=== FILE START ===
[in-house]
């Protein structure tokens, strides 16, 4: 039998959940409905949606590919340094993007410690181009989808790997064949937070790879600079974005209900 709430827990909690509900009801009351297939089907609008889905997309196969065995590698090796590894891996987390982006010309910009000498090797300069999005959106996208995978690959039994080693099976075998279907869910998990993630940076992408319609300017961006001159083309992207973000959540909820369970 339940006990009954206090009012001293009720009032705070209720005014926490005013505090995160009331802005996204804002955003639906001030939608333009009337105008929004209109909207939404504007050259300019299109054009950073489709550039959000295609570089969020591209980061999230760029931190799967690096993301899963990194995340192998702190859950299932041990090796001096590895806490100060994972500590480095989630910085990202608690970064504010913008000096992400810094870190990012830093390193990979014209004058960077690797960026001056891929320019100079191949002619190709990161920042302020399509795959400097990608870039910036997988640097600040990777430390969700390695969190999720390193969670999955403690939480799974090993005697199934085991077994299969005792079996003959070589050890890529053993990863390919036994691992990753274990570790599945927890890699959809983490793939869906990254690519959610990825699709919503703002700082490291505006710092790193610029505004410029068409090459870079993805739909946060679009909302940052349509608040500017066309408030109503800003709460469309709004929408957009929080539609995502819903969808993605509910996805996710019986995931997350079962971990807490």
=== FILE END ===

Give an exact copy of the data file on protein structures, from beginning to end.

[in-house]
């Protein structure tokens, strides 16, 4: 039998959940409905949606590919340094993007410690181009989808790997064949937070790879600079974005209900 709430827990909690509900009801009351297939089907609008889905997309196969065995590698090796590894891996987390982006010309910009000498090797300069999005959106996208995978690959039994080693099976075998279907869910998990993630940076992408319609300017961006001159083309992207973000959540909820369970 339940006990009954206090009012001293009720009032705070209720005014926490005013505090995160009331802005996204804002955003639906001030939608333009009337105008929004209109909207939404504007050259300019299109054009950073489709550039959000295609570089969020591209980061999230760029931190799967690096993301899963990194995340192998702190859950299932041990090796001096590895806490100060994972500590480095989630910085990202608690970064504010913008000096992400810094870190990012830093390193990979014209004058960077690797960026001056891929320019100079191949002619190709990161920042302020399509795959400097990608870039910036997988640097600040990777430390969700390695969190999720390193969670999955403690939480799974090993005697199934085991077994299969005792079996003959070589050890890529053993990863390919036994691992990753274990570790599945927890890699959809983490793939869906990254690519959610990825699709919503703002700082490291505006710092790193610029505004410029068409090459870079993805739909946060679009909302940052349509608040500017066309408030109503800003709460469309709004929408957009929080539609995502819903969808993605509910996805996710019986995931997350079962971990807490």